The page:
The human mind is capable of doing bizzare things to the body it controls, and it’s even more capable of making people want things that defy common sense. Fiona (Vera Farmiga) can’t escape these truths because she lives them. She is an able-bodied woman who straps on leg braces behind closed doors, feels a sense of completeness when she sits in her wheelchair. Fiona doesn’t so much want to be paralyzed; she believes she is paralyzed, just “trapped in a walking person’s body.” Every step she takes reminds her that she feels wrong in her own skin, and she’s convinced paralysis is the only thing that can make her feel right.
Fiona’s predicament makes for the most intriguing plot thread in Carlos Brooks’ unusual, noirish “Quid Pro Quo,” so it’s unfortunate that her story gets muddled by another, which exists only to provide an “aha!” climax that, to be frank, could be seen from space. What would make a woman like Fiona, a woman capable of rational thought, want to spend her life in a wheelchair? Fiona herself wonders about this; friends in her support group wonder; and Brooks has other characters pose the question numerous times. No one arrives at an answer. This wouldn’t be an issue at all if the strategy felt deliberate, as though the director wanted us to come up with our own reasons, perhaps chalk Fiona’s desire up to a disconnect between what the brain knows as fact and what the heart wants. But Brooks abandons the question totally in search of that blasted twist, and in doing so he abandons what could have been a fine journey into aberrant desires.
At least “Quid Pro Quo,” which feels uncomfortably similar at times to David Cronenberg’s “Crash,” gets off to a promising start. New York reporter Isaac Knott (Nick Stahl), a paraplegic since the childhood car accident that killed both his parents, gets a tip about a man who tried bribing an intern to amputate his leg. This isn’t your average story, and when Isaac follows the trail he ends up at a meeting for people who desire paralysis. They pepper him with questions about what it’s like to be paralyzed. Isaac’s answers, about wanting to walk again, aren’t what they want to hear. That tip also leads Isaac to meet Fiona, an art conservator who won’t give him an in with the group until Isaac becomes her paralysis consultant. She knows how she sounds to Isaac, asking “You think I’m fucked in the head, don’t you?” He does but he doesn’t scare easily. Fiona’s situation piques his curiosity; he wants to understand this woman who wants the one thing he’s spent his life trying to reverse.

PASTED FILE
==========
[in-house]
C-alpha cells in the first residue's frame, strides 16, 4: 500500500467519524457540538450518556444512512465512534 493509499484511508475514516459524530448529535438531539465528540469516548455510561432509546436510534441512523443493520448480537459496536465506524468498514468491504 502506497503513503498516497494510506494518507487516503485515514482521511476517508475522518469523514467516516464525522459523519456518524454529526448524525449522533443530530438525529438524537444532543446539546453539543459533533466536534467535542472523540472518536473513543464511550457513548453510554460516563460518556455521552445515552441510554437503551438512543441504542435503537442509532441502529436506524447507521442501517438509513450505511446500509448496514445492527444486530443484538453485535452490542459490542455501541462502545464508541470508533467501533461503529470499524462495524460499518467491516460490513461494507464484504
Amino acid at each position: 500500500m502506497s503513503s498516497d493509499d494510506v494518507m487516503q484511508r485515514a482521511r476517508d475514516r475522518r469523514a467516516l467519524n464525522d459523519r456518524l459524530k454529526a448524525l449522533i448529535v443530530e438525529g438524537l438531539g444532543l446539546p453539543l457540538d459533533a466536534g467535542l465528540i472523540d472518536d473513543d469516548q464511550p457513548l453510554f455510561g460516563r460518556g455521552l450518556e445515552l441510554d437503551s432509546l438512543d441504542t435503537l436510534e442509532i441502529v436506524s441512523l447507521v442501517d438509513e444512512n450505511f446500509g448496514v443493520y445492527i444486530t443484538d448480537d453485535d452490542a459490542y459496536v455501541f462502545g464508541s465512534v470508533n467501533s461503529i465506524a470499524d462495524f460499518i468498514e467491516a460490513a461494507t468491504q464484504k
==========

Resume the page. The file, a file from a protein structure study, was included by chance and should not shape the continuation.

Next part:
Had Brooks let this growing relationship stand alone, “Quid Pro Quo” might have been touching, a film in the vein of Steven Shainberg’s “Secretary” — two lovers who accept each other’s oddities. However, Brooks shifts gears 30 minutes in and pushes “Quid Pro Quo” in several other directions. These diversions are jarring, especially one involving Isaac finding a pair of “magic shoes.” We’re never sure which path to follow, since none of them are remotely as intriguing as Fiona’s unconventional desires. We want to know more about these people, driven underground because society won’t accommodate them. There’s a candid talk between the support group leader (Phil LaMarr) and Isaac that’s left hanging. Being open about his wish for paralysis, he informs Isaac, has cost him his family. This is the real story (touching very indirectly on Body Integrity Identity Disorder, or BIID), and Brooks doesn’t tell it.
“Quid Pro Quo,” with its neo-noir stamp (Sam Spade Isaac is not, mind you), disappoints on other levels. Farmiga, ordinarily a wonderful actress, can’t find the right tone for Fiona and trends toward overacting. Never a terribly expressive leading man, Stahl underplays Isaac to the point that his dry wit is undermined by his dullness. Their chemistry is off kilter, or just “off,” and so is the dialogue, which sounds hyperstylized and strained. Still, Brooks has a fair amount of undisciplined talent and the gumption to tackle Hollywood-unfriendly subjects. This makes him a director worth watching and one deserving of another go.
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Readers out there who have seen Cronenberg’s “Crash” — what’s your verdict on the film?